Traditionalists will tell you that
The Mini 12 doesn't look like your average netbook, mainly because it's so big. It measures 299mm by 229mm by 28mm, so it's in a similar size bracket to machines like the MacBook Air or -- so slightly more awkward to carry than traditional netbooks.
That's not to say the Mini 12 is unwieldy. It's exceptionally thin at the sides and tips the scales at a mere 1.2kg, so it's actually lighter than 10-inch netbooks such as theand , both of which weigh 1.4kg. Carry the device in a bag and you'll barely notice its presence.
Bizarrely, Dell has chosen not to utilise the extra space afforded by the Mini 12's wide chassis. Sure, it packs three USB ports, Ethernet, mic and headphone jacks, plus an SD card reader, and there's even a 1.3-megapixel webcam above the screen, but that's all par for the course on a netbook. Depending on your viewpoint, you'll either think it's perfectly minimalist, or merely rather bland.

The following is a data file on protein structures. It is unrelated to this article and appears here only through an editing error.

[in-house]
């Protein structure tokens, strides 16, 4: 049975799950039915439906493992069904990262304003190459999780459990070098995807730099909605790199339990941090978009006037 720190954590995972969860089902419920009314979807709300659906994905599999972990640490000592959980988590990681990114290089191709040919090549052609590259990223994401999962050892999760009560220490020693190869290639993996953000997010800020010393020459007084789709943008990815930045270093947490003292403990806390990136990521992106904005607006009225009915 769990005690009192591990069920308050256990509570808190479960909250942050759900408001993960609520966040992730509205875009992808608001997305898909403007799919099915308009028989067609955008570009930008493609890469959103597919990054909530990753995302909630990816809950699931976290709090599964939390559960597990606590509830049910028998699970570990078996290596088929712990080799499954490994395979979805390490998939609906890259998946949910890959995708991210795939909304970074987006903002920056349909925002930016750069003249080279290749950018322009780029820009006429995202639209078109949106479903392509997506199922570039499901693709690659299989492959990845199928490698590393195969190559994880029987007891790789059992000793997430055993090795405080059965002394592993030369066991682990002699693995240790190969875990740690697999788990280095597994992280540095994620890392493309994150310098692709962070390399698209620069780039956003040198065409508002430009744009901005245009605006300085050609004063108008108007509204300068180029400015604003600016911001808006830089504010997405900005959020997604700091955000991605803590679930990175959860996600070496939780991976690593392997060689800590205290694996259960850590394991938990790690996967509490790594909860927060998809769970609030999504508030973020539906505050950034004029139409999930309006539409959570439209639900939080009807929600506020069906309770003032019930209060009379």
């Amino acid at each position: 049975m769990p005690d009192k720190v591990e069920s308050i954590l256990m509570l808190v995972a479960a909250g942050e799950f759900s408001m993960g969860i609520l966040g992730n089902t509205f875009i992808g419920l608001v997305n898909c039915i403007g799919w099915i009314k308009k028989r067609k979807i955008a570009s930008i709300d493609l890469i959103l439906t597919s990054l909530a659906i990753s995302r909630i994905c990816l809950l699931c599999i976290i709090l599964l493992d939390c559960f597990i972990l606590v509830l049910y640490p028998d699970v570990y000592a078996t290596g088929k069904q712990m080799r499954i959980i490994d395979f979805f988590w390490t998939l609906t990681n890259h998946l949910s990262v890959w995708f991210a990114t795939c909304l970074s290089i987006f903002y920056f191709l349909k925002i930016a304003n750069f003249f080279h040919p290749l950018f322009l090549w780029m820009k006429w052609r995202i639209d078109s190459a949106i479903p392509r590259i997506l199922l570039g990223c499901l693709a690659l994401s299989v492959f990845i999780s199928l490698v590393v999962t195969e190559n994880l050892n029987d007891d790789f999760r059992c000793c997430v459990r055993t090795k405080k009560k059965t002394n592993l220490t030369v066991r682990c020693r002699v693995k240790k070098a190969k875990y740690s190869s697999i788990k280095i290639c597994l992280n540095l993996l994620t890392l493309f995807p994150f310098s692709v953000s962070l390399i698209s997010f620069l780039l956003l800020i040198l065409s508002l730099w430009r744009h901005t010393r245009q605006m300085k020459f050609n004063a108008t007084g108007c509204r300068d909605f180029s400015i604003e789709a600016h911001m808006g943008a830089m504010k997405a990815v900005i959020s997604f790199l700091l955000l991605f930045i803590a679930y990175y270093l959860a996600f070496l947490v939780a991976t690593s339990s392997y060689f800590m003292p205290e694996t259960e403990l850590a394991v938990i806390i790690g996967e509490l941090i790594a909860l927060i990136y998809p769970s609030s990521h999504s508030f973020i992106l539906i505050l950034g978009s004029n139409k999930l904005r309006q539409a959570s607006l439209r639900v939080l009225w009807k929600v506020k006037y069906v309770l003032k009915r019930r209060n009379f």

Dell has sensibly fitted the Mini 12 with a large mouse trackpad. While its keyboard is larger than those on many of its rivals, however, it's certainly not as comfortable. Our main concern was the lack of travel in each key, and their clunky, cheap feel. The full-stop and backslash keys are particular bones of contention -- attempts to press these usually involve mashing at least one other adjacent button. This, as you can imagine, is particularly infuriating when entering URLs -- not ideal on a netbook.
The Mini 12 comes in two guises. The first is an Ubuntu-equipped model that uses a 1.3GHz Intel Atom Z520 CPU -- a cheaper, slower alternative to the more commonplace 1.6GHz Atom N270 seen in models such as the Eee PC 1000. This model also uses 1GB of RAM and a paltry 40GB hard drive, all for £329.
The second model ships with Windows Vista Home Basic and uses the slightly quicker Atom Z530 CPU, which runs at 1.6GHz. This CPU is theoretically superior to the N270, as it has a slightly lower thermal design power (TDP), which should promote longer battery life. This model also packs 1GB of RAM and a more substantial 80GB hard drive, all for £399.
The two are identical in all other areas. They share the same integrated Intel Graphics Media Accelerator 500, so they're both pretty useless -- the slower Ubuntu version especially -- at running graphically intensive applications.